The Commencement Exercises in UP
by Krista Melgarejo
Chairperson, UP Mindanao University Student Council 2010-2011
In his article entitled “Parents and Activists”, Constantino used the term commencement instead of graduation, to refer to the moment when one has finished schooling. By definition, the term commencement is synonymous to beginning or start. In this context, we can say that when one finishes his/her formal schooling, he/she must now enter the world that he/she has prepared for four or so years. This is the period of transition wherein he/she now leaves the comforts of the academe in order to face head-on the social realities of his country.
For the past few days, rumors have been spreading like wild fire about an exchange of opinions between two parties regarding a petition urging the University Student Council and other concerned groups not to hold a graduation protest. I’ve already heard rumors about this petition about a month ago, but I was only able to confirm it last week when I finally received the petition.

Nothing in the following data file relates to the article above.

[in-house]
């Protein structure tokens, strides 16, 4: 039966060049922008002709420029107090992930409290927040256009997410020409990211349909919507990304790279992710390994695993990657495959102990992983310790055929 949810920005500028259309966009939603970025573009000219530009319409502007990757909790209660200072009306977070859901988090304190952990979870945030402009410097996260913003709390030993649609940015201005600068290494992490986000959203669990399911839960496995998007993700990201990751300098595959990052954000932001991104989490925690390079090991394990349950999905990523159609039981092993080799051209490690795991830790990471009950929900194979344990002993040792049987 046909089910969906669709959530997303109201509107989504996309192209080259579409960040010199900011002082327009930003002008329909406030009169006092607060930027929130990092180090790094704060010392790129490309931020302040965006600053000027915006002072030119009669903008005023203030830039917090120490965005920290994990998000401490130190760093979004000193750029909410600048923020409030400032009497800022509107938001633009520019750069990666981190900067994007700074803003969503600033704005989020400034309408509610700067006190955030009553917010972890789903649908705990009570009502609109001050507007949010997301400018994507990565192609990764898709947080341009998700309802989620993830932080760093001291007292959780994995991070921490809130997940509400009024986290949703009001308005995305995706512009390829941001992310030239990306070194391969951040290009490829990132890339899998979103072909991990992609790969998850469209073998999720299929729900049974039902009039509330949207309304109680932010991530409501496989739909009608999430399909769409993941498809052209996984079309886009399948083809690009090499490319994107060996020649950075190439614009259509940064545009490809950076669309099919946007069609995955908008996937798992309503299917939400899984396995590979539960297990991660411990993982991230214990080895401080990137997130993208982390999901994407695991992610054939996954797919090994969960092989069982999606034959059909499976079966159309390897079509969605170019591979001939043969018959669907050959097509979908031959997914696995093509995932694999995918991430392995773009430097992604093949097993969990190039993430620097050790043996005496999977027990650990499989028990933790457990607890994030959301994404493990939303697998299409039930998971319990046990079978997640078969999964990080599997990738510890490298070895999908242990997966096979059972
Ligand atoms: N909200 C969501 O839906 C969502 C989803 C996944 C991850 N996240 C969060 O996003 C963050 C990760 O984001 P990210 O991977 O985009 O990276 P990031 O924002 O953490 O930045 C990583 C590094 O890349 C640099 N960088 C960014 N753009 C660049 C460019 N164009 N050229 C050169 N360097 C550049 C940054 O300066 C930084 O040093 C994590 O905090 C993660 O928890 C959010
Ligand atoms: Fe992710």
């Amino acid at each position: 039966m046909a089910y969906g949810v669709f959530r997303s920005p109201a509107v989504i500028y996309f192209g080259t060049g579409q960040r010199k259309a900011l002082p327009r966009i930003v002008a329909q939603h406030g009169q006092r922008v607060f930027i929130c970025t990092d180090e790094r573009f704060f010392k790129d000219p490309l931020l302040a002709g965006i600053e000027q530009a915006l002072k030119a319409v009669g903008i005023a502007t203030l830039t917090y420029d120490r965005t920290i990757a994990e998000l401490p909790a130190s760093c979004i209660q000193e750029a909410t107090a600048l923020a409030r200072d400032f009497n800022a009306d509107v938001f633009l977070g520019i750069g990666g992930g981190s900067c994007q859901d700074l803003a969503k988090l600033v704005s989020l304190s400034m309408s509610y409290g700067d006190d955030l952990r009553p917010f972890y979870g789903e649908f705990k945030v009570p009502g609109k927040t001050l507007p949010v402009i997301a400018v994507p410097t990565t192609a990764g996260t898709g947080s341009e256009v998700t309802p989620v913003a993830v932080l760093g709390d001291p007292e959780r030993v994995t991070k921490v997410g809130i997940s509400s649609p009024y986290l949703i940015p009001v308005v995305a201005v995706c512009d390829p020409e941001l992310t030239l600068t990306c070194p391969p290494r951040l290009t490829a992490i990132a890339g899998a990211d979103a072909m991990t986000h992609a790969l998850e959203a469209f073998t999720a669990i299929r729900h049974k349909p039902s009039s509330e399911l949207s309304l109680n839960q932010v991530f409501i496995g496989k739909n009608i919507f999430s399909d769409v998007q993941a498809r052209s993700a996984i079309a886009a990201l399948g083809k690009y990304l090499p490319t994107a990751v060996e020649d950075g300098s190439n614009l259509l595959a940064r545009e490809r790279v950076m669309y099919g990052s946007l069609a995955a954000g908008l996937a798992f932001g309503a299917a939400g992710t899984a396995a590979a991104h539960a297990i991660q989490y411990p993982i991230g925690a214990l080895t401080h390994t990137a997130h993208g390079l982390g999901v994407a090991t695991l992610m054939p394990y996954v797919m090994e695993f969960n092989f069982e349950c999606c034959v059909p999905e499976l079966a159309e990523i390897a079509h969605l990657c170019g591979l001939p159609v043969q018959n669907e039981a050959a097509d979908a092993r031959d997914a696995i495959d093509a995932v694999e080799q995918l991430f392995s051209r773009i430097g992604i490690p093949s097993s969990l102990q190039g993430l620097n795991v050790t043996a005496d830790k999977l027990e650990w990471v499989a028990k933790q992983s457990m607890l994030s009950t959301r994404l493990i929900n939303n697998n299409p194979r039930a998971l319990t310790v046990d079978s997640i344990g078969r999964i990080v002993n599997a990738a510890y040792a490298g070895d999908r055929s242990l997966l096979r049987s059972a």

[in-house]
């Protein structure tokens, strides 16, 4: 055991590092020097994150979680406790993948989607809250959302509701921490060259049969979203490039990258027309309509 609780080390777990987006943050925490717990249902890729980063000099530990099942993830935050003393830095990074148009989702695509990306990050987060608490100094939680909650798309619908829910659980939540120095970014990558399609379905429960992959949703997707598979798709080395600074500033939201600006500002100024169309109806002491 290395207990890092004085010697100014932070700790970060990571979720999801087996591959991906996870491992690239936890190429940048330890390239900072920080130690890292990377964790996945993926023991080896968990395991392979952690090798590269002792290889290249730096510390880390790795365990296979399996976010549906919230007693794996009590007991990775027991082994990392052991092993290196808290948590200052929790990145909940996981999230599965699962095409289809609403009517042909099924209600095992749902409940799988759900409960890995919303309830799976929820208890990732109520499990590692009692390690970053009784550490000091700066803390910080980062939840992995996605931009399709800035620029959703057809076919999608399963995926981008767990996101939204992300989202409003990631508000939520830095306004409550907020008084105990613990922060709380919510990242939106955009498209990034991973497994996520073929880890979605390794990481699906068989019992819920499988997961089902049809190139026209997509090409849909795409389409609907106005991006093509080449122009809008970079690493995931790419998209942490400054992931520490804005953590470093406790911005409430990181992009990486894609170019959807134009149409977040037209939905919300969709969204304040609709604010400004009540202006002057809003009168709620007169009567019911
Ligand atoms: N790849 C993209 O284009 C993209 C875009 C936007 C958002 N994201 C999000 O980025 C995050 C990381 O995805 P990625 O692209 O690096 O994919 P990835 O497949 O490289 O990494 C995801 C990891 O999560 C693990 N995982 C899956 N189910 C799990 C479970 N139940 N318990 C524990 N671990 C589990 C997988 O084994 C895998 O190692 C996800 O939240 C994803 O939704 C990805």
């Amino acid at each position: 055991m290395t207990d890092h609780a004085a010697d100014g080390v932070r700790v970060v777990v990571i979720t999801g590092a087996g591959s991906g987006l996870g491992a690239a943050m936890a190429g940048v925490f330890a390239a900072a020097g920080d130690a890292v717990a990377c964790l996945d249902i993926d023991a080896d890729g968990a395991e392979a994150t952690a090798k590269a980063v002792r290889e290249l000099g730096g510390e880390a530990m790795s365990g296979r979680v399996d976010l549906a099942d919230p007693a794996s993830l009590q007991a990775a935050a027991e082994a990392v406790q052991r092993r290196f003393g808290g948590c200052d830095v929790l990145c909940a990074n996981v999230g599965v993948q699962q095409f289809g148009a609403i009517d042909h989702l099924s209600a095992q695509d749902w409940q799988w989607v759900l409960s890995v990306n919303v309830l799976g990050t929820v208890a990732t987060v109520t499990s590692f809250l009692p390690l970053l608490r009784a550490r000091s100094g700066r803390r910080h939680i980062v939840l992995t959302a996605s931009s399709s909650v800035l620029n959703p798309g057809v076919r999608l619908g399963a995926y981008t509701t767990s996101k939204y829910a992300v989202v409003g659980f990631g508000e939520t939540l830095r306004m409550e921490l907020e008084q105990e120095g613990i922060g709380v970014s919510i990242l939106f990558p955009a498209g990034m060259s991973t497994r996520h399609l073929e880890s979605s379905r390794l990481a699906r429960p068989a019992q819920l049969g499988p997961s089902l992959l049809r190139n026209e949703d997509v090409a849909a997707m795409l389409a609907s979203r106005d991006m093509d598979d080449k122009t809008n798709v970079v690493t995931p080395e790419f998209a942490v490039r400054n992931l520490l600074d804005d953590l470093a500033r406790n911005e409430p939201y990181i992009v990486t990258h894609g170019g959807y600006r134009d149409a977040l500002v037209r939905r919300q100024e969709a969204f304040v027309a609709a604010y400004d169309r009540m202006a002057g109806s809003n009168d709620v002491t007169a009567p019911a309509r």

The USC councilor referred to the blog obviously stated that it was her personal opinion and she was willing to talk to the concerned parties personally because she believed that this internal problem can be solved. But what I still do not get is why people keep demanding answers from the council without even attempting to send us a letter for the dialogue. Please, do let us know if you want to talk. The office of the USC is always open.
First, let us talk about the essence of a protest action or what we’d like to call as the “rally”. What is a rally? A rally, or what I would rather call as a mass action, is the highest form of parliamentary struggle. This is the venue wherein people like you and me and other oppressed sectors champion our rights and welfare. It is in this form that we have reinstated important student institutions and protected our basic rights from the bourgeois class, who continue to dominate the economic and political scene.